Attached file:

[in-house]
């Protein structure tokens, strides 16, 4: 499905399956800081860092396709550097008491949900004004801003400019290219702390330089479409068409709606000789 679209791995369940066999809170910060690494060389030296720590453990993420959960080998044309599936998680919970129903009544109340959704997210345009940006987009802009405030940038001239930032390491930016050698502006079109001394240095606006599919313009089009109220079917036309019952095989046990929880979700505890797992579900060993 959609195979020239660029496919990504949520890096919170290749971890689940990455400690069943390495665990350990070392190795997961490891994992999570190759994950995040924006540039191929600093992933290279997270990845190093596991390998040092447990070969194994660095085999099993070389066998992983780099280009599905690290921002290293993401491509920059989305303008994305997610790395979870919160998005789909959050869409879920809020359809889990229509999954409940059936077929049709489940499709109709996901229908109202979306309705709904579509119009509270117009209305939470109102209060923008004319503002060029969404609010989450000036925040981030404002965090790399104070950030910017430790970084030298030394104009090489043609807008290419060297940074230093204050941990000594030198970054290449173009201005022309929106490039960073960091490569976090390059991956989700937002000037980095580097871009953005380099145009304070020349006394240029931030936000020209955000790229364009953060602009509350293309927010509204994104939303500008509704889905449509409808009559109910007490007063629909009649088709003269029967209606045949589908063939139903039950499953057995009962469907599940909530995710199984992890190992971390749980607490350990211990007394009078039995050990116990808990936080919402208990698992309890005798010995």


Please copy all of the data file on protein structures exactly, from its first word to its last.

[in-house]
């Protein structure tokens, strides 16, 4: 499905399956800081860092396709550097008491949900004004801003400019290219702390330089479409068409709606000789 679209791995369940066999809170910060690494060389030296720590453990993420959960080998044309599936998680919970129903009544109340959704997210345009940006987009802009405030940038001239930032390491930016050698502006079109001394240095606006599919313009089009109220079917036309019952095989046990929880979700505890797992579900060993 959609195979020239660029496919990504949520890096919170290749971890689940990455400690069943390495665990350990070392190795997961490891994992999570190759994950995040924006540039191929600093992933290279997270990845190093596991390998040092447990070969194994660095085999099993070389066998992983780099280009599905690290921002290293993401491509920059989305303008994305997610790395979870919160998005789909959050869409879920809020359809889990229509999954409940059936077929049709489940499709109709996901229908109202979306309705709904579509119009509270117009209305939470109102209060923008004319503002060029969404609010989450000036925040981030404002965090790399104070950030910017430790970084030298030394104009090489043609807008290419060297940074230093204050941990000594030198970054290449173009201005022309929106490039960073960091490569976090390059991956989700937002000037980095580097871009953005380099145009304070020349006394240029931030936000020209955000790229364009953060602009509350293309927010509204994104939303500008509704889905449509409808009559109910007490007063629909009649088709003269029967209606045949589908063939139903039950499953057995009962469907599940909530995710199984992890190992971390749980607490350990211990007394009078039995050990116990808990936080919402208990698992309890005798010995």